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[pleyn-tif] /ˈpleɪn tɪf/
noun, Law.
a person who brings suit in a court (opposed to defendant).
Origin of plaintiff
1350-1400; Middle English plaintif complaining person, noun use of the adj.: plaintive
Related forms
plaintiffship, noun
Can be confused
plaintiff, plaintive. Unabridged
Based on the Random House Dictionary, © Random House, Inc. 2018.
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British Dictionary definitions for plaintiff


(formerly) a person who brings a civil action in a court of law Now replaced by claimant Compare defendant (sense 1)
Word Origin
C14: from legal French plaintif, from Old French plaintif (adj) complaining, from plainteplaint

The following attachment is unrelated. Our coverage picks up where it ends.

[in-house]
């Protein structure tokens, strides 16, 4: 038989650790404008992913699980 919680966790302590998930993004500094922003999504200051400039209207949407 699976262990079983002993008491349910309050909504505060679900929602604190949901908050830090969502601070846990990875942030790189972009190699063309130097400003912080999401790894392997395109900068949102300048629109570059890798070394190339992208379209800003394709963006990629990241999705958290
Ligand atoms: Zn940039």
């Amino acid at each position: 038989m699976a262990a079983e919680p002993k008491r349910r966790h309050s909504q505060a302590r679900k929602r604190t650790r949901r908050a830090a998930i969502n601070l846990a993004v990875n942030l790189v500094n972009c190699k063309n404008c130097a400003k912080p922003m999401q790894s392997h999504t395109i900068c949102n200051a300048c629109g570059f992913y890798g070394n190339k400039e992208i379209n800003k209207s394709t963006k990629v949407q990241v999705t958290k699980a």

Collins English Dictionary - Complete & Unabridged 2012 Digital Edition
© William Collins Sons & Co. Ltd. 1979, 1986 © HarperCollins
Publishers 1998, 2000, 2003, 2005, 2006, 2007, 2009, 2012
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Word Origin and History for plaintiff

c.1400, from Anglo-French pleintif (late 13c.), noun use of Old French plaintif "complaining; wretched, miserable," from plainte (see plaint). Identical with plaintive at first; the form that receded into legal usage retained the older -iff spelling.

Online Etymology Dictionary, © 2010 Douglas Harper
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plaintiff in Culture

plaintiff definition

The party that institutes a suit in a court. The person or entity the plaintiff sues is the defendant.

The New Dictionary of Cultural Literacy, Third Edition
Copyright © 2005 by Houghton Mifflin Company.
Published by Houghton Mifflin Company. All rights reserved.
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